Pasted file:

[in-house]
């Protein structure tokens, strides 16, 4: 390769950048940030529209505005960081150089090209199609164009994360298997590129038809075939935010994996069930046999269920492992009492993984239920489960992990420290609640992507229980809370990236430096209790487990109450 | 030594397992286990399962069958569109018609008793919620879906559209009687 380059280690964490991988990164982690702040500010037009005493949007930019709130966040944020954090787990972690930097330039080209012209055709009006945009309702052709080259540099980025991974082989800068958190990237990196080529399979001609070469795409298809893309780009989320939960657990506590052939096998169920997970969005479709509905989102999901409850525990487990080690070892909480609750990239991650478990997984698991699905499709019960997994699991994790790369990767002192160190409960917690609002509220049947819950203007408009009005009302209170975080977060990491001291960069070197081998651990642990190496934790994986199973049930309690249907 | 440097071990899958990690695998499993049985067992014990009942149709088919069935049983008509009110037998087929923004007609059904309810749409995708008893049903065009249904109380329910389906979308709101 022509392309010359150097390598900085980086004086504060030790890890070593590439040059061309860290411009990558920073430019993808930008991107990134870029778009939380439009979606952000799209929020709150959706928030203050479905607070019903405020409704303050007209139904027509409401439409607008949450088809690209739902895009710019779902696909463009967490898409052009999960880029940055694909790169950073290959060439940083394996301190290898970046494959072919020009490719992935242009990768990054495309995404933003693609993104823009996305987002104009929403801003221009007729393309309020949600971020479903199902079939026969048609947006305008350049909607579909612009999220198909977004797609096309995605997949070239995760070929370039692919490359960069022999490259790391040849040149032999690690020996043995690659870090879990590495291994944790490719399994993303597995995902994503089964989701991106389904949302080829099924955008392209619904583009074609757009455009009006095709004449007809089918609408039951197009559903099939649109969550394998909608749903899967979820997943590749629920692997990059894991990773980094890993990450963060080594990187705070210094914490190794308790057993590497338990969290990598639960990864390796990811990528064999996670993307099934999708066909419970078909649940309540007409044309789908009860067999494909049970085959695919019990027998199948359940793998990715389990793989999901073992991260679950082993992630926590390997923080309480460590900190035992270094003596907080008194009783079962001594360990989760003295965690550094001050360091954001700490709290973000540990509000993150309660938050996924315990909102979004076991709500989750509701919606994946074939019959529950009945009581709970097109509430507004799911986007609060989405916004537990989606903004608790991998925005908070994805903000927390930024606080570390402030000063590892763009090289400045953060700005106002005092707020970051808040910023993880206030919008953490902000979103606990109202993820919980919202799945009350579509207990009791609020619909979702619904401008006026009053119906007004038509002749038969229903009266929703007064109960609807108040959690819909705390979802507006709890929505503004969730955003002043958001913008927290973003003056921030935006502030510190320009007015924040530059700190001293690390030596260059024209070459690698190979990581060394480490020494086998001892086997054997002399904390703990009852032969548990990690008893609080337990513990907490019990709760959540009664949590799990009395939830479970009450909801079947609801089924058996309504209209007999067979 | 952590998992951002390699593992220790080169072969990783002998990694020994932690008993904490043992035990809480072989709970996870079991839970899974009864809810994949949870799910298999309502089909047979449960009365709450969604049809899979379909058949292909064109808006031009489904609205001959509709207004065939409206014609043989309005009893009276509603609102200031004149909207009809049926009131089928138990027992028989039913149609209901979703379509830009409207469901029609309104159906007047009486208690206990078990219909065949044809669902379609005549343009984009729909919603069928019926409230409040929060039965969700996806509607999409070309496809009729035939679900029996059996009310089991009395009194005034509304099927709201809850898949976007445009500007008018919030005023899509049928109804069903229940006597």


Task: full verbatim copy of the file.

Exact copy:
[in-house]
């Protein structure tokens, strides 16, 4: 390769950048940030529209505005960081150089090209199609164009994360298997590129038809075939935010994996069930046999269920492992009492993984239920489960992990420290609640992507229980809370990236430096209790487990109450 | 030594397992286990399962069958569109018609008793919620879906559209009687 380059280690964490991988990164982690702040500010037009005493949007930019709130966040944020954090787990972690930097330039080209012209055709009006945009309702052709080259540099980025991974082989800068958190990237990196080529399979001609070469795409298809893309780009989320939960657990506590052939096998169920997970969005479709509905989102999901409850525990487990080690070892909480609750990239991650478990997984698991699905499709019960997994699991994790790369990767002192160190409960917690609002509220049947819950203007408009009005009302209170975080977060990491001291960069070197081998651990642990190496934790994986199973049930309690249907 | 440097071990899958990690695998499993049985067992014990009942149709088919069935049983008509009110037998087929923004007609059904309810749409995708008893049903065009249904109380329910389906979308709101 022509392309010359150097390598900085980086004086504060030790890890070593590439040059061309860290411009990558920073430019993808930008991107990134870029778009939380439009979606952000799209929020709150959706928030203050479905607070019903405020409704303050007209139904027509409401439409607008949450088809690209739902895009710019779902696909463009967490898409052009999960880029940055694909790169950073290959060439940083394996301190290898970046494959072919020009490719992935242009990768990054495309995404933003693609993104823009996305987002104009929403801003221009007729393309309020949600971020479903199902079939026969048609947006305008350049909607579909612009999220198909977004797609096309995605997949070239995760070929370039692919490359960069022999490259790391040849040149032999690690020996043995690659870090879990590495291994944790490719399994993303597995995902994503089964989701991106389904949302080829099924955008392209619904583009074609757009455009009006095709004449007809089918609408039951197009559903099939649109969550394998909608749903899967979820997943590749629920692997990059894991990773980094890993990450963060080594990187705070210094914490190794308790057993590497338990969290990598639960990864390796990811990528064999996670993307099934999708066909419970078909649940309540007409044309789908009860067999494909049970085959695919019990027998199948359940793998990715389990793989999901073992991260679950082993992630926590390997923080309480460590900190035992270094003596907080008194009783079962001594360990989760003295965690550094001050360091954001700490709290973000540990509000993150309660938050996924315990909102979004076991709500989750509701919606994946074939019959529950009945009581709970097109509430507004799911986007609060989405916004537990989606903004608790991998925005908070994805903000927390930024606080570390402030000063590892763009090289400045953060700005106002005092707020970051808040910023993880206030919008953490902000979103606990109202993820919980919202799945009350579509207990009791609020619909979702619904401008006026009053119906007004038509002749038969229903009266929703007064109960609807108040959690819909705390979802507006709890929505503004969730955003002043958001913008927290973003003056921030935006502030510190320009007015924040530059700190001293690390030596260059024209070459690698190979990581060394480490020494086998001892086997054997002399904390703990009852032969548990990690008893609080337990513990907490019990709760959540009664949590799990009395939830479970009450909801079947609801089924058996309504209209007999067979 | 952590998992951002390699593992220790080169072969990783002998990694020994932690008993904490043992035990809480072989709970996870079991839970899974009864809810994949949870799910298999309502089909047979449960009365709450969604049809899979379909058949292909064109808006031009489904609205001959509709207004065939409206014609043989309005009893009276509603609102200031004149909207009809049926009131089928138990027992028989039913149609209901979703379509830009409207469901029609309104159906007047009486208690206990078990219909065949044809669902379609005549343009984009729909919603069928019926409230409040929060039965969700996806509607999409070309496809009729035939679900029996059996009310089991009395009194005034509304099927709201809850898949976007445009500007008018919030005023899509049928109804069903229940006597």